Steven Soderbergh is ready to leave the big screen behind him.
The Oscar-winning director has announced that he plans to retire from filmmaking after completing his next two movies, the last of which will reunite him with his longtime pal and leading man, George Clooney.
But Soderbergh insists the move has nothing to do with his personal issues.
"It's just time," he told Studio 360 in an interview. "When you reach the point where you're like if I have to get into a van to do another scout I'm just going to shoot myself, it's time to let somebody else who's still excited about getting in the van, get in the van."
Soderbergh, 48, helped usher in today's era of indie cinema with the his 1989 breakthrough, Sex, Lies and Videotape, which won the Audience Award at Sundance, the Palm d'Or at Cannes, earned Soderbergh an Oscar nod for Best Screenplay and became an art-house hit. He graduated to big studio films, including Traffic, for which he won a Best Director Academy Award, Erin Brockovich, and the hugely popular Ocean's Eleven series.
"For the last three years I've been turning down everything that comes my way," he noted before channeling Richard Nixon: "You're not gonna have Steven Soderbergh to kick around anymore."
The usually private Soderbergh saw his personal life make headlines last month as he was named in a paternity suit and admitted to having an affair. But he insists that it is the grind that is making him hang up the camera. He says his decision was prompted by a "a sense of just having been there before" on an artistic level and that he didn't want to repeat himself.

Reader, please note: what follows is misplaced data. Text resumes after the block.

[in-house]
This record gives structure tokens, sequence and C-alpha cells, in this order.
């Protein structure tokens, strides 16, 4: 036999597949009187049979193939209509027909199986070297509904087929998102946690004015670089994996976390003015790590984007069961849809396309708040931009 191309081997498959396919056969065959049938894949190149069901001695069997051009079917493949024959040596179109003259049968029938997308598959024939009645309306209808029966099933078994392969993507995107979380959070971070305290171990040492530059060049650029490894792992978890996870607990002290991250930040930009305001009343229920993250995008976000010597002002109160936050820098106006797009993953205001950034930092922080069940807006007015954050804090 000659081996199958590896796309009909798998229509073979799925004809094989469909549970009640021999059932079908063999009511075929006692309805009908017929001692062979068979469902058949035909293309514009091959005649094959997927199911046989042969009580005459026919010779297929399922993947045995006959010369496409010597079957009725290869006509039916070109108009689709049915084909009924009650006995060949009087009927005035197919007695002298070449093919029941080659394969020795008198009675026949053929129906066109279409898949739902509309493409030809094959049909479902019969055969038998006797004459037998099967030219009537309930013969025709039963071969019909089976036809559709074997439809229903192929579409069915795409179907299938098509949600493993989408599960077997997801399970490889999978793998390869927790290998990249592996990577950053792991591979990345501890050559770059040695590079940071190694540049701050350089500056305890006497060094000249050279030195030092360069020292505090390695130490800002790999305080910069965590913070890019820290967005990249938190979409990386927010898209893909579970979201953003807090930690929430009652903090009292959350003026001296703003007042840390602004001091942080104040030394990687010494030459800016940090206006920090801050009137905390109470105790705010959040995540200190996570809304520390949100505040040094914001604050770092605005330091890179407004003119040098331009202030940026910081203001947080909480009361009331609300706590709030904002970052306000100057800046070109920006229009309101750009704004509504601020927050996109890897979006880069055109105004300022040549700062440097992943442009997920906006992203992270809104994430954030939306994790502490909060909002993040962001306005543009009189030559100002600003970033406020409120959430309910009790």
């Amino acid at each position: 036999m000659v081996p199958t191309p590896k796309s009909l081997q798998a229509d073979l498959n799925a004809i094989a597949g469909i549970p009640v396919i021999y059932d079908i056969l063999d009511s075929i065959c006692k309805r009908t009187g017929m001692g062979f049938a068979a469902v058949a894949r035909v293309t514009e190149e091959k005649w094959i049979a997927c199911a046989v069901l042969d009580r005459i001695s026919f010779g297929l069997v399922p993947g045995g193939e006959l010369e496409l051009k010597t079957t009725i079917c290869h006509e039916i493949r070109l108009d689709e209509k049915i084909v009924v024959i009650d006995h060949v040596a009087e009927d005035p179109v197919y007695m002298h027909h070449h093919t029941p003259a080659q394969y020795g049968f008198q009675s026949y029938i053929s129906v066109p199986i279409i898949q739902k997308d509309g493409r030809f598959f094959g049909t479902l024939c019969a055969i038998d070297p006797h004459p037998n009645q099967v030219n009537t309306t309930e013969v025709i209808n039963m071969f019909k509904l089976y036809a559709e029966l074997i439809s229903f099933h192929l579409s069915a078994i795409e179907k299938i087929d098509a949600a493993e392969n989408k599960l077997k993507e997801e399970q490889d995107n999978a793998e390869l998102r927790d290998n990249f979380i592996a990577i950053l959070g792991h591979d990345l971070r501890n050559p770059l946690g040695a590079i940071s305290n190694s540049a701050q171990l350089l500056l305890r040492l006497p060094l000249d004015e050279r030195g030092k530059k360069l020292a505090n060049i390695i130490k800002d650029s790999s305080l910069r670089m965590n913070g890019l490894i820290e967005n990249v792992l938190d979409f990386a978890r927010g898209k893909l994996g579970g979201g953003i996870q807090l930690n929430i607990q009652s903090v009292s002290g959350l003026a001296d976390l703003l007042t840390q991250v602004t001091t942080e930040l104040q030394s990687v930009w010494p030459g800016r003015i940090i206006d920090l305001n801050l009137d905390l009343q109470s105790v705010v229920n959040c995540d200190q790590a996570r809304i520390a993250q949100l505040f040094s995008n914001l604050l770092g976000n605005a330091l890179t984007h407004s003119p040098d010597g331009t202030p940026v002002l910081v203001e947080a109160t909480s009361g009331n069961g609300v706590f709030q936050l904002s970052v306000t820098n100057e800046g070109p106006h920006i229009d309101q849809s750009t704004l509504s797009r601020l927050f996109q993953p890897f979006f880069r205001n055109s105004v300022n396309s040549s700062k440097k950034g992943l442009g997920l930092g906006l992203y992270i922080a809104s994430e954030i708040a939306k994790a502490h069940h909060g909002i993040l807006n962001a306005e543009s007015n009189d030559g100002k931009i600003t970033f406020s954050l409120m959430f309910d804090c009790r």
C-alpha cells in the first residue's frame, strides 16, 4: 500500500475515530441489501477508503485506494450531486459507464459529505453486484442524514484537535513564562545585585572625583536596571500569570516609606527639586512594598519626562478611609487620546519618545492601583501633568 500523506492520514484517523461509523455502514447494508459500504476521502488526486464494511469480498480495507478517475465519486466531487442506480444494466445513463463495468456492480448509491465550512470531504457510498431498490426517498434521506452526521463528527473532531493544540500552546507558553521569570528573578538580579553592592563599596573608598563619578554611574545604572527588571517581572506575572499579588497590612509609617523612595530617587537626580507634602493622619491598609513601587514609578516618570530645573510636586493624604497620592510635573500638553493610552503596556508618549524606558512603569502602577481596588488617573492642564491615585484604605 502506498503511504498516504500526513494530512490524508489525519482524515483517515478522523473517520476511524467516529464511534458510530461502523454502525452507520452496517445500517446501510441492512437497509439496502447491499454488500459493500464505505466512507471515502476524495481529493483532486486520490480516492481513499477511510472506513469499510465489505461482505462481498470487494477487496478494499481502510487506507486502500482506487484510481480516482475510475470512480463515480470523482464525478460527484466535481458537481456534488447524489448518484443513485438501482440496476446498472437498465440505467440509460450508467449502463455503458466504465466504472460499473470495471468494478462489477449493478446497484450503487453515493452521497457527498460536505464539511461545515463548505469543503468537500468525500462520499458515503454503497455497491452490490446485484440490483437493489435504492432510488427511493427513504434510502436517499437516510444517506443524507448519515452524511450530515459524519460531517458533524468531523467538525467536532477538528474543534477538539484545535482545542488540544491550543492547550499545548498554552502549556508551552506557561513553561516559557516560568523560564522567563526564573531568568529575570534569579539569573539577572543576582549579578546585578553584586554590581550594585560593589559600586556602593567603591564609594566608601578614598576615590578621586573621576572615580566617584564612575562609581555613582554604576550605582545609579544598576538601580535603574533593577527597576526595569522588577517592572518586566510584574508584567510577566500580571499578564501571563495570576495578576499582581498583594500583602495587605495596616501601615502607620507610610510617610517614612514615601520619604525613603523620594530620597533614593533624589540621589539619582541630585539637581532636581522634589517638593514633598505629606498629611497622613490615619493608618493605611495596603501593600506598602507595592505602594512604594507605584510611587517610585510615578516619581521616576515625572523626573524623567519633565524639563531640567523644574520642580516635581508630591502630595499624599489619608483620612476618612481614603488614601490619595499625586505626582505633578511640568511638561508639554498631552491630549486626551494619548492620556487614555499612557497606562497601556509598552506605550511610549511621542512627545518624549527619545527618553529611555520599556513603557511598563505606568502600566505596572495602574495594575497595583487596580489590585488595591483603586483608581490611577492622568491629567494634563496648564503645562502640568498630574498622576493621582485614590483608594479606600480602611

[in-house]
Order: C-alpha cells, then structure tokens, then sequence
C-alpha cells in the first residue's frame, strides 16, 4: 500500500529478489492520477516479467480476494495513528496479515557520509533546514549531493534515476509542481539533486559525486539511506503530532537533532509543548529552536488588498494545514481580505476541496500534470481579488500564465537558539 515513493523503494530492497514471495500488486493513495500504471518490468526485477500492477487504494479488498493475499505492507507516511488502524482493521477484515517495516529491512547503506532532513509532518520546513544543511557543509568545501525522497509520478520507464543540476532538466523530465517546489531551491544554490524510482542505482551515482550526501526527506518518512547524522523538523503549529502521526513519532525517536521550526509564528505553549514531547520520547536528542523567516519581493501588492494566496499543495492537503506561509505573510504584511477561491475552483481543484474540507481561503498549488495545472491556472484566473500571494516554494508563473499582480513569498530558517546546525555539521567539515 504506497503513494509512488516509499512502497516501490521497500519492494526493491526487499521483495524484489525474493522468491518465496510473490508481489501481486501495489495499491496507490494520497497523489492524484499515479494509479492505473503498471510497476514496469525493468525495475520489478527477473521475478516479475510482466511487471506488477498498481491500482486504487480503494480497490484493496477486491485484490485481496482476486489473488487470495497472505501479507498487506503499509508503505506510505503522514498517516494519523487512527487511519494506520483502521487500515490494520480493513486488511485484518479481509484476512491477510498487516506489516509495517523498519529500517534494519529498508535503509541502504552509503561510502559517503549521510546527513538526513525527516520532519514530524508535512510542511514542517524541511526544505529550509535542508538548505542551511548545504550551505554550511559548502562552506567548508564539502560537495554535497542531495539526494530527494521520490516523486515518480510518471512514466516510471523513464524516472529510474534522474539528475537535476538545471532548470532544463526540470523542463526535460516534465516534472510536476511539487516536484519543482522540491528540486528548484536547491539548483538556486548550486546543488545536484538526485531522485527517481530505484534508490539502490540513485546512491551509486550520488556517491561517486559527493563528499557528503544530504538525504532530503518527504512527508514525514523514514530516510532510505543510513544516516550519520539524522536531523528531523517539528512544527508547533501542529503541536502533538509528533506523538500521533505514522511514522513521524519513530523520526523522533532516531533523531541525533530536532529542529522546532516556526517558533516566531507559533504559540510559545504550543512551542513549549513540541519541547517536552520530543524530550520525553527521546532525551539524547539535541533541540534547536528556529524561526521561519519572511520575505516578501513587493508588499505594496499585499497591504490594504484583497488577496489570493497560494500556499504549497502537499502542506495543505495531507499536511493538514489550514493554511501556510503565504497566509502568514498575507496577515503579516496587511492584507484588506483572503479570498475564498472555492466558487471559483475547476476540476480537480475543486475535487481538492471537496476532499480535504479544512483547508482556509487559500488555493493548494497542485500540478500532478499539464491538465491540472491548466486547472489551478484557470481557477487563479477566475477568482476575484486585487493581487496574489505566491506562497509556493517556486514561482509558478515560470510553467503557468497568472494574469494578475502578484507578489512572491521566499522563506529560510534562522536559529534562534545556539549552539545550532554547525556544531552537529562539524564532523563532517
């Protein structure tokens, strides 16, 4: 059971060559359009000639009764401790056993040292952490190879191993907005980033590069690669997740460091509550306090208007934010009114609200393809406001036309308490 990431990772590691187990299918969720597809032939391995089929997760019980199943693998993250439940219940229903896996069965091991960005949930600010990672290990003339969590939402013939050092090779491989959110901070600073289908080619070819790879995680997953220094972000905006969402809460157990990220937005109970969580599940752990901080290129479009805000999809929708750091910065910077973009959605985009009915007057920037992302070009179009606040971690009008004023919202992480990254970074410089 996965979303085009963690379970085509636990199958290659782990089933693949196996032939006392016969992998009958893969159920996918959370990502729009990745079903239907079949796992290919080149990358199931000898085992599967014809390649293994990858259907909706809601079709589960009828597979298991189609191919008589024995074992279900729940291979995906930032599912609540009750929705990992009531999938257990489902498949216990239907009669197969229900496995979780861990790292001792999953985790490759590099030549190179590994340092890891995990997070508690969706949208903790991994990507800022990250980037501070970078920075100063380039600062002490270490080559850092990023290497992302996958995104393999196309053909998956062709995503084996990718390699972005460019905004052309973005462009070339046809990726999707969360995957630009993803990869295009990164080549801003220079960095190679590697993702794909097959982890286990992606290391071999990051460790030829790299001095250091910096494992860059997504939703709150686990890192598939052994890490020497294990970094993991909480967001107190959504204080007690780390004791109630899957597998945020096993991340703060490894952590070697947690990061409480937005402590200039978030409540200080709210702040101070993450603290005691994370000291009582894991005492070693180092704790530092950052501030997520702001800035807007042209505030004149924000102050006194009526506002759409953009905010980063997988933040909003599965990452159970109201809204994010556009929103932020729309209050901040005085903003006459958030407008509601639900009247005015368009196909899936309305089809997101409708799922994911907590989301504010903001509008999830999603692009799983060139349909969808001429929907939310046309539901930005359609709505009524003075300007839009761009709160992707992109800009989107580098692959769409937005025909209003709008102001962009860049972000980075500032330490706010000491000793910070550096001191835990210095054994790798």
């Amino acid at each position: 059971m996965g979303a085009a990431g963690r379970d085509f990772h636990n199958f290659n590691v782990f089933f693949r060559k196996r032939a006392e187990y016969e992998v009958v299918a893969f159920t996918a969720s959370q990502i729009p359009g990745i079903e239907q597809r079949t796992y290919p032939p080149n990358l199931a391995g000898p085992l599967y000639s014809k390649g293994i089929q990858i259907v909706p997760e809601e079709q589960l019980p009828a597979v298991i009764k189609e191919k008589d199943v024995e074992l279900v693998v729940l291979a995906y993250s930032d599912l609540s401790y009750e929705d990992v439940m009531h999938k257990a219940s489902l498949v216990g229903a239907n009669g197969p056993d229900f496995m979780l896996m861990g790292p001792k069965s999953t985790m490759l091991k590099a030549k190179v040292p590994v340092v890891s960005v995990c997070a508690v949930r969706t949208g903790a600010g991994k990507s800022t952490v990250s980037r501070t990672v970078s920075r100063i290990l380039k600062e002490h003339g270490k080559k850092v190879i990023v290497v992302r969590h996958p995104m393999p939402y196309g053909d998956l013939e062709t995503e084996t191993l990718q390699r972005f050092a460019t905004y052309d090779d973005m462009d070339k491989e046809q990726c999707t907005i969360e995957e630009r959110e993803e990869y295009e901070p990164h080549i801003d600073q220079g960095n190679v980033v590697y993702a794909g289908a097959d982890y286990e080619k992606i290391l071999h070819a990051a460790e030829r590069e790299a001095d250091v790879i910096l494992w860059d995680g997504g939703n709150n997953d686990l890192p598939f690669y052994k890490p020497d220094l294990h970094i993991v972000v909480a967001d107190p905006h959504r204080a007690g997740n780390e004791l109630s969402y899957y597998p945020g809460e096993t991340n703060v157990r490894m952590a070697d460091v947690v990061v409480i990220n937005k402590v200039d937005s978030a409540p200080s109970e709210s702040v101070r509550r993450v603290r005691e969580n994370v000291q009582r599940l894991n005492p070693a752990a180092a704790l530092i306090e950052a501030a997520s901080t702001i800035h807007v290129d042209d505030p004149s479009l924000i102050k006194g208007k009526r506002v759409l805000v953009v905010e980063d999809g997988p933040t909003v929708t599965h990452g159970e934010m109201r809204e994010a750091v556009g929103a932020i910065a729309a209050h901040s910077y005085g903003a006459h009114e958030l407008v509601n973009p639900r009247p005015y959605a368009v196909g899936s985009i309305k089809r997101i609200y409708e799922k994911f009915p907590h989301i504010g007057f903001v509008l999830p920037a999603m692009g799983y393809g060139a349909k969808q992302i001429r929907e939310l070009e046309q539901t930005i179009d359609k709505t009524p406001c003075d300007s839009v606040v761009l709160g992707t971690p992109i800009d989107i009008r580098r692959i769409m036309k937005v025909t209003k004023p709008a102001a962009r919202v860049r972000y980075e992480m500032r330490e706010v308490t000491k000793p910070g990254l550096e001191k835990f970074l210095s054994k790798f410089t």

The helmer's next project is the highly anticipated biopic Liberace, with Michael Douglas in the titular role. That will be followed by his presumed swan song, The Man From U.N.C.L.E., a feature version of the popular '60s spy series. The film will star Clooney, Soderbergh's former producing partner and frequent collaborator (see Out of Sight, the Ocean's trilogy, Solaris and The Good German).
Before he tackles those, however, Soderbergh has two more in the pipeline for this year: the action flick Haywire, due out April 22, and the pandemic thriller Contagion, hitting theaters Oct. 21.